The first, and so far greatest, charge is the monthly Green Infrastructure Fee that appears on Hawaiian Electric utility bills. This goes to repay the principal and interest on the bonds that were sold in 2014 to underwrite the program. It also diverts money away from the beneficiary of the Public Benefits Fee, which underwrites Hawai‘i Energy. (Hawai‘i Energy is the private contractor that provides discounts for energy-efficient appliances and gives residents and businesses audits of their energy uses, among other things. It has a solid history of achievement in spurring reduced consumer demand.)
A second hit to ratepayers came when the 2017 Legislature diverted $46.4 million in GEMS funds — over one-third of the available balance — to the Department of Education. This is an interest-free loan, which means that the proportion of the interest payments on the GEMS bonds that would otherwise be paid by GEMS loan recipients will fall instead to ratepayers who are not directly benefiting.
The third hit is this: To restore funds diverted from the Public Benefits Fee, the PUC directed that amounts the HGIA receives as loan repayments have to first be applied to replenishing this fund. Only after that can HGIA use funds for its own administrative costs. This has been taken by the HGIA to mean it has to set aside at least another $20 million in GEMS funds for its own use. Or, as the agency states in its 2017 report to the Legislature, “As HGIA is not supported by general funds, and as loan administration and servicing will continue for 20+ years, this [PUC] order requires HGIA to set aside and reserve a portion of the loan funds to ensure proper administration and servicing until the loans are paid in full.”
A Way Out?
GEMS money is not part of the state’s general fund nor were the GEMS bonds secured by the full faith and credit of the state. Instead, the bonds are secured by what’s called a non-bypassable fee charged to Hawaiian Electric ratepayers.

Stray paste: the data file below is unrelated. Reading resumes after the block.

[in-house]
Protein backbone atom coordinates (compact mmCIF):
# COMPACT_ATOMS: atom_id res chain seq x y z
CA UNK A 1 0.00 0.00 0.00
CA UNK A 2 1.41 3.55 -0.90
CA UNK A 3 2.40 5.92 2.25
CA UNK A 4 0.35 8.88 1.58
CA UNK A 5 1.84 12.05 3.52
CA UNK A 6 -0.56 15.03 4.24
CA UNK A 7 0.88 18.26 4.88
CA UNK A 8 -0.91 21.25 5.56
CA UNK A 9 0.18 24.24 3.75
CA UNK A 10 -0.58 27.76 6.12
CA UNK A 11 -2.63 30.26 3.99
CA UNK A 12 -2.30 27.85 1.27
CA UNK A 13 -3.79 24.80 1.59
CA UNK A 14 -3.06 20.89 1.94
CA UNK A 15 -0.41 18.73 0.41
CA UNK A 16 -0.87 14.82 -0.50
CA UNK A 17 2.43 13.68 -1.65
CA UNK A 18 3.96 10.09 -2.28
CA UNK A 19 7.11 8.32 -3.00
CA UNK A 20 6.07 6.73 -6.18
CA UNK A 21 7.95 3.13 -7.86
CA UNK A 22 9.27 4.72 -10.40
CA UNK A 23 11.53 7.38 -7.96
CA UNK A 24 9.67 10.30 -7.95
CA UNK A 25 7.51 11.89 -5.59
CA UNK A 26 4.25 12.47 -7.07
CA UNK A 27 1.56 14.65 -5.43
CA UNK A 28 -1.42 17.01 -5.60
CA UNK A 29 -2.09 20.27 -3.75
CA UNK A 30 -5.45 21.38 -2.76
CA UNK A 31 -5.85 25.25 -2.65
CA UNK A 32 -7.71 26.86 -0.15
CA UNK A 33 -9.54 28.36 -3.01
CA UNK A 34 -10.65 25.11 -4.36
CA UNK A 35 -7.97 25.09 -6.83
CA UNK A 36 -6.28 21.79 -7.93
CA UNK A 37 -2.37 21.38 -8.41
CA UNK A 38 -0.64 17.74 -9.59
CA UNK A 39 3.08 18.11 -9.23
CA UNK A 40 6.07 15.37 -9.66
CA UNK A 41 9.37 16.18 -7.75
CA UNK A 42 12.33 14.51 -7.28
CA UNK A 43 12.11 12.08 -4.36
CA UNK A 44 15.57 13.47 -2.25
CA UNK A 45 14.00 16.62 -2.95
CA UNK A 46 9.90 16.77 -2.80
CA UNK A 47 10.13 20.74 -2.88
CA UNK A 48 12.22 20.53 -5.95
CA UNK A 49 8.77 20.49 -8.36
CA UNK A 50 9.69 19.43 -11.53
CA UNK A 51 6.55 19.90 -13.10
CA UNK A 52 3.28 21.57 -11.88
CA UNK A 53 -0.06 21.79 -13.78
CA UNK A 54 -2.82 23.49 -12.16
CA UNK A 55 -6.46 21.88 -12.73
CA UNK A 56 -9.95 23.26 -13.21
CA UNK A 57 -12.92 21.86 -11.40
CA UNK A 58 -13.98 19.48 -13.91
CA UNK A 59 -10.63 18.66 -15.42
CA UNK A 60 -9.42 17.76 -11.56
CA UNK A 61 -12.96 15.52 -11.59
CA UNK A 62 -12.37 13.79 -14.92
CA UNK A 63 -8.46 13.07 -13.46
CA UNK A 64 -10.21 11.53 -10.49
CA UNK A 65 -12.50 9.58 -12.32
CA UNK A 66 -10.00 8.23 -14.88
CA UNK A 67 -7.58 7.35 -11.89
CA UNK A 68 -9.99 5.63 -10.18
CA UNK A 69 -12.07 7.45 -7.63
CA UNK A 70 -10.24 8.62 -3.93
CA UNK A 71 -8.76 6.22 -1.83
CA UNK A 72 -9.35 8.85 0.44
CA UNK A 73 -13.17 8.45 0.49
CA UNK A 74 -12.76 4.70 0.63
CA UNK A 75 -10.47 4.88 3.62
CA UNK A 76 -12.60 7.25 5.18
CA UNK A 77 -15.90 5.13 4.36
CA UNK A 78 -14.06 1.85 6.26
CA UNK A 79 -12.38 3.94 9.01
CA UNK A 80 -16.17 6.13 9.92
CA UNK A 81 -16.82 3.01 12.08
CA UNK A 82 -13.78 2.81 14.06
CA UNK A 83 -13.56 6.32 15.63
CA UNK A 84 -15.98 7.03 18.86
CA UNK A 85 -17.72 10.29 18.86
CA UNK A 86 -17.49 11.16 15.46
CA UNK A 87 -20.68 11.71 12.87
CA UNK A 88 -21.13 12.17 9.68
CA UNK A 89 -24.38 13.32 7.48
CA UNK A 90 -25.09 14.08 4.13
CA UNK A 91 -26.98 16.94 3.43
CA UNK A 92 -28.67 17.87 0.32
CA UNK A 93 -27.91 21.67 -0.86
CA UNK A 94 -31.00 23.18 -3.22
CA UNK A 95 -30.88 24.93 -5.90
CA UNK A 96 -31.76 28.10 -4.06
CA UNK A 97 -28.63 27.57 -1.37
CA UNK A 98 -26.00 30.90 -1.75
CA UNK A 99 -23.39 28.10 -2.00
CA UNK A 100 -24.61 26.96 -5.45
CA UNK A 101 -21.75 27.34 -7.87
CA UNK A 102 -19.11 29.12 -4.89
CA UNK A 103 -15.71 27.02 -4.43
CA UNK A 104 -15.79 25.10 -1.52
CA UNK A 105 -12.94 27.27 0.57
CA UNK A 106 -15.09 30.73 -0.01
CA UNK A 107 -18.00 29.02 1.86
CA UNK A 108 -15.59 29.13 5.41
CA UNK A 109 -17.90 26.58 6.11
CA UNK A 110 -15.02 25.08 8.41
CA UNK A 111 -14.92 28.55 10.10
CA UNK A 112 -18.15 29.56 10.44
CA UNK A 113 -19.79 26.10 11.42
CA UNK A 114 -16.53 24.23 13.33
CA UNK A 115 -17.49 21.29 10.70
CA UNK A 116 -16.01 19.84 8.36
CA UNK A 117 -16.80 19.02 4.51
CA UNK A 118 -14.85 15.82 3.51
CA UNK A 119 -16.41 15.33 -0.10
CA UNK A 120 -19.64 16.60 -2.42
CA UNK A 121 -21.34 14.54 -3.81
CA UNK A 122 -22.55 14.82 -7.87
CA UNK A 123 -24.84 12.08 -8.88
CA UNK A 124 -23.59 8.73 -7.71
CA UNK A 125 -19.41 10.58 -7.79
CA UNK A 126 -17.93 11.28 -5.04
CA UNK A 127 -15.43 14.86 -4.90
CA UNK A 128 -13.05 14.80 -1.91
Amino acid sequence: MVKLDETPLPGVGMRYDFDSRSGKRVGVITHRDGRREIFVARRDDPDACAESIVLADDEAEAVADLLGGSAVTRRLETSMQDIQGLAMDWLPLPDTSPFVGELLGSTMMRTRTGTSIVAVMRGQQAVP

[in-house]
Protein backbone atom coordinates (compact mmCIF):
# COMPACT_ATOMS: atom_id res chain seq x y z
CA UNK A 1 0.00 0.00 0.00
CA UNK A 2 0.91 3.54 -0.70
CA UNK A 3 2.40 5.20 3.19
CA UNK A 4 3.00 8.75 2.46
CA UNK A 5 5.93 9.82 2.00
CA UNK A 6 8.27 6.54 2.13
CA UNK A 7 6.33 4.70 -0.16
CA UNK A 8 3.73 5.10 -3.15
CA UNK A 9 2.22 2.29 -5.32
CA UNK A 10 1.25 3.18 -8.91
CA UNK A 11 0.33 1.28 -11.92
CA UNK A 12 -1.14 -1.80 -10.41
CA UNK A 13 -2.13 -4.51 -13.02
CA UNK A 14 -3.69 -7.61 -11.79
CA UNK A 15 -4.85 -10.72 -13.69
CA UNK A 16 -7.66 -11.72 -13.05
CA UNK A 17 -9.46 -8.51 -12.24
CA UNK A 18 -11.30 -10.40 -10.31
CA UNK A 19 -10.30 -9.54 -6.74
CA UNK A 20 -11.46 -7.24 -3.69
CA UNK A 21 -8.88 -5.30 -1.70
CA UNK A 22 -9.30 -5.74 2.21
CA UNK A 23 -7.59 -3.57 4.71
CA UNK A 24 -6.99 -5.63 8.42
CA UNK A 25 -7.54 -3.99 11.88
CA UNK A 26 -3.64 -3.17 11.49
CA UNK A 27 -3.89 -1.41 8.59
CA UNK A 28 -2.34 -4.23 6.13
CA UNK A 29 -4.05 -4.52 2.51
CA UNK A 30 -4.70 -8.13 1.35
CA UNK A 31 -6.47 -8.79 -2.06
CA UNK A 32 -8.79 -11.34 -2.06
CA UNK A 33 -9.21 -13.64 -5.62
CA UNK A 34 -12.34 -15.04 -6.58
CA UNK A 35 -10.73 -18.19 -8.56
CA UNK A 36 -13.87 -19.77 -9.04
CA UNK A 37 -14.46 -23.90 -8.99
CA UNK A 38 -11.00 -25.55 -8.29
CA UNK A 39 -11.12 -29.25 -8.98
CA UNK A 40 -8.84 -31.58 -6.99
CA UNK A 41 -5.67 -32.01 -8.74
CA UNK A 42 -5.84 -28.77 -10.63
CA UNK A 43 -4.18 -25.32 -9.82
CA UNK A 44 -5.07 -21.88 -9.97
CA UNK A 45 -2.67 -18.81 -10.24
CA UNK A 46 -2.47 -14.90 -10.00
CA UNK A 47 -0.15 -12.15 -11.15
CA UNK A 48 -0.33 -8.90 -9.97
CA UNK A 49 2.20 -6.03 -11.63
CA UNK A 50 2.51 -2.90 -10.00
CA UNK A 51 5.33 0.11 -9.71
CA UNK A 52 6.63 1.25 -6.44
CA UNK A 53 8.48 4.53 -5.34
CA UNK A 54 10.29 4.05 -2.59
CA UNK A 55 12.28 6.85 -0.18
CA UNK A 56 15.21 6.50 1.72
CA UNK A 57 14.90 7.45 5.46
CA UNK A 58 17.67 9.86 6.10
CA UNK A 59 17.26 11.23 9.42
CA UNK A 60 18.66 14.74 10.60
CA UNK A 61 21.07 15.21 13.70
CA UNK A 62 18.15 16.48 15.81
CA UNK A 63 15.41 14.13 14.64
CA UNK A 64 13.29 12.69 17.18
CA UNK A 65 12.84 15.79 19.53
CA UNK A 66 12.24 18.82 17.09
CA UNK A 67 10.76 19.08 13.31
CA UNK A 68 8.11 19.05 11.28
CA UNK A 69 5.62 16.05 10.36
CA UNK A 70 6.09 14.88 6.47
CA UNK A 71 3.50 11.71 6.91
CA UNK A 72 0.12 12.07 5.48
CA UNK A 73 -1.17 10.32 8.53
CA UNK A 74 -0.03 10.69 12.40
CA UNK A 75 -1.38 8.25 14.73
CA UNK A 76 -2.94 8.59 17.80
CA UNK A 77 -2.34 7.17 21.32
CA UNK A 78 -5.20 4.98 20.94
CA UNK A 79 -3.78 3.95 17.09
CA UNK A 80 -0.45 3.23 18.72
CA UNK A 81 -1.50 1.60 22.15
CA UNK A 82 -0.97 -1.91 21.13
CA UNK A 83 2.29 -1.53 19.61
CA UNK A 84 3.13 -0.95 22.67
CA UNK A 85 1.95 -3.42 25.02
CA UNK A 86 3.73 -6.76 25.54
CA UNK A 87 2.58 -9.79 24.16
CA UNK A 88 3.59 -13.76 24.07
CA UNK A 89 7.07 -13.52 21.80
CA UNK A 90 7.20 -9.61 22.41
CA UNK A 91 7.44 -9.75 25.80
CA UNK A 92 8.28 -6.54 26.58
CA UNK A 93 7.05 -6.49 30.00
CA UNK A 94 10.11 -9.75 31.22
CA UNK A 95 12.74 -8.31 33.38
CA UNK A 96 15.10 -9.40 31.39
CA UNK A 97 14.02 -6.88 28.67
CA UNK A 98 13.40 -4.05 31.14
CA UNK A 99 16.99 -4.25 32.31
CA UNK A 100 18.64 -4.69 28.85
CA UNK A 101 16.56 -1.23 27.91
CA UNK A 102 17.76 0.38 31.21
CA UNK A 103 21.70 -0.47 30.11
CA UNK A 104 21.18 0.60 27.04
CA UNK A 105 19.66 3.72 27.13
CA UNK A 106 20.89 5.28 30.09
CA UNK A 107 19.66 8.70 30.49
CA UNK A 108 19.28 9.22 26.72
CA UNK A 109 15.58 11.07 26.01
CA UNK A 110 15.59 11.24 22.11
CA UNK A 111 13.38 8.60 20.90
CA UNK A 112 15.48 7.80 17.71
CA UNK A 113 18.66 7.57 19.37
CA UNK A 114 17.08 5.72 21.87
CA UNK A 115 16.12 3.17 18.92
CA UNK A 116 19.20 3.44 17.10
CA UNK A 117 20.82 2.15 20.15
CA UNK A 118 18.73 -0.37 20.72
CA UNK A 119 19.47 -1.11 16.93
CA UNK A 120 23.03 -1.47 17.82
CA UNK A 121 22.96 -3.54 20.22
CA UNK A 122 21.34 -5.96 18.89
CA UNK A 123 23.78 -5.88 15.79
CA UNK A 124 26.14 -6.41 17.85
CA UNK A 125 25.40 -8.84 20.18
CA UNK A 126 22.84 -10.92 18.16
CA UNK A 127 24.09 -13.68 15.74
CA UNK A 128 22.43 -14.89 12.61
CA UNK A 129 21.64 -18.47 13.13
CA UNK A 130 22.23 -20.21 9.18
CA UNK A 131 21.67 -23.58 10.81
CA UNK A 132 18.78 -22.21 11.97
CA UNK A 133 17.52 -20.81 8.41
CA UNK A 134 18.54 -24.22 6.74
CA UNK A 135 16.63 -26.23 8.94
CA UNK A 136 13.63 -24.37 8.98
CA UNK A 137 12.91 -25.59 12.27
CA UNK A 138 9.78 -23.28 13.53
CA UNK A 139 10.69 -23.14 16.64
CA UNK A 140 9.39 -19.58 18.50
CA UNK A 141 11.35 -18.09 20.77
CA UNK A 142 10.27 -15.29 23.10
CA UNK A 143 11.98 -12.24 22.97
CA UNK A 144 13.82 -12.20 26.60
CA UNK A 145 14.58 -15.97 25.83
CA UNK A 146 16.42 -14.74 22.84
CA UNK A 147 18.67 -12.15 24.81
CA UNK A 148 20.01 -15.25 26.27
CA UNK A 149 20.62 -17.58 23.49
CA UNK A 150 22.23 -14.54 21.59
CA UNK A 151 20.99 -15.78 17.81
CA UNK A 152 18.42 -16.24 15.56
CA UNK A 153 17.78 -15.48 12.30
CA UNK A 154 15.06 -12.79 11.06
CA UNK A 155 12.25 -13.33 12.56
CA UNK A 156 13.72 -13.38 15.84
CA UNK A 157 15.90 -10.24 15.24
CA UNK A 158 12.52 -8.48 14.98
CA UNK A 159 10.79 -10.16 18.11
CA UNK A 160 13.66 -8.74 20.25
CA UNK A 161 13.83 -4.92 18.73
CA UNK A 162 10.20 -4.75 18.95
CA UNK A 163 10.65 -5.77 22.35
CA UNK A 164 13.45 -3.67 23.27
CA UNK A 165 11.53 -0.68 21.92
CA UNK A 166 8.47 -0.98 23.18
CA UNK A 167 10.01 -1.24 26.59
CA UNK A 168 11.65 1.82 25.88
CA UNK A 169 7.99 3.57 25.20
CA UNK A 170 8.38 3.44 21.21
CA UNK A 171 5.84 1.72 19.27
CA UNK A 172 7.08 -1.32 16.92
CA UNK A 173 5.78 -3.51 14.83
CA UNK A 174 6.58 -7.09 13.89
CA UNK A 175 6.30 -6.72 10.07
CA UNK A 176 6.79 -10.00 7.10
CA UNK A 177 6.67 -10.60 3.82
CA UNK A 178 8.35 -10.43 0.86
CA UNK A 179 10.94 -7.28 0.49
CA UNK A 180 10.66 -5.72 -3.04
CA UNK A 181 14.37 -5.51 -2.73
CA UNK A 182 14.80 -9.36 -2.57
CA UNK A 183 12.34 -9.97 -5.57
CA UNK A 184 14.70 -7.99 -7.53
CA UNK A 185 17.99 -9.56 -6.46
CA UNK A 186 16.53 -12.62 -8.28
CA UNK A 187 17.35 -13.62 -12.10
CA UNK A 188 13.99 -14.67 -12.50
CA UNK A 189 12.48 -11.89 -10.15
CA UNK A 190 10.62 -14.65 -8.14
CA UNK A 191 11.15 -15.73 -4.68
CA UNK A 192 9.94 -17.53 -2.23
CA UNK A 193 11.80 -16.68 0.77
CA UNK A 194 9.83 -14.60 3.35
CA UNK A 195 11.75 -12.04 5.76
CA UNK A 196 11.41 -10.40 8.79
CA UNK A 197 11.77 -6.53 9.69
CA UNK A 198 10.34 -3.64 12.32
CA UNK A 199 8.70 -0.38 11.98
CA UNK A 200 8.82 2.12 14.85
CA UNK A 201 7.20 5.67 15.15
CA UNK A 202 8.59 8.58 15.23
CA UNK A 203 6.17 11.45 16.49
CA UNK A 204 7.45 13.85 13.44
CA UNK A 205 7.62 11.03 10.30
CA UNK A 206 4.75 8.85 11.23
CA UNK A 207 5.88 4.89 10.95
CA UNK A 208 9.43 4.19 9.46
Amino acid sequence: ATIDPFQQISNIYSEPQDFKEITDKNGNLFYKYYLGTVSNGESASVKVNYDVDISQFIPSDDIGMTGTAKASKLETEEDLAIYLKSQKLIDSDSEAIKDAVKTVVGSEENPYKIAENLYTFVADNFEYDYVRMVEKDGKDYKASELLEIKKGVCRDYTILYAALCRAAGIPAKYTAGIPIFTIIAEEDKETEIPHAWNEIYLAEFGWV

The fact that the HGIA has been slow (to be charitable) in approving GEMS loans has led some to call for raiding the fund. But this is not possible. As the bonds are secured by ratepayers, and not taxpayers, GEMS funds are not subject to distribution by the Legislature for purposes other than those set forth in the law establishing the program, passed in 2013.
The HGIA itself seems to acknowledge that it needs help in moving funds from the bank into the hands of parties who can make use of it. In its 2017 report to the Legislature, it offers a suggestion:
“By converting a portion of the GEMS fund into a revolving credit facility for any state agency to access low-cost financing to install energy efficiency measures would provide significant impacts towards the achievement of the state’s Energy Efficiency Portfolio Standard (EEPS) goals as well as substantial, ongoing benefits toward the reduction in energy costs for both the state and Hawai‘i’s taxpayers.”
The proposal is itself implicit recognition of GEMS’ failure to deliver on its initial promises. Instead of helping renters, low-income families, and other economically disadvantaged residents of Hawai‘i enjoy the benefits of energy-saving technology, HGIA is now recommending the funds be nothing more than a cheap in-house bank for the state.
— Patricia Tummons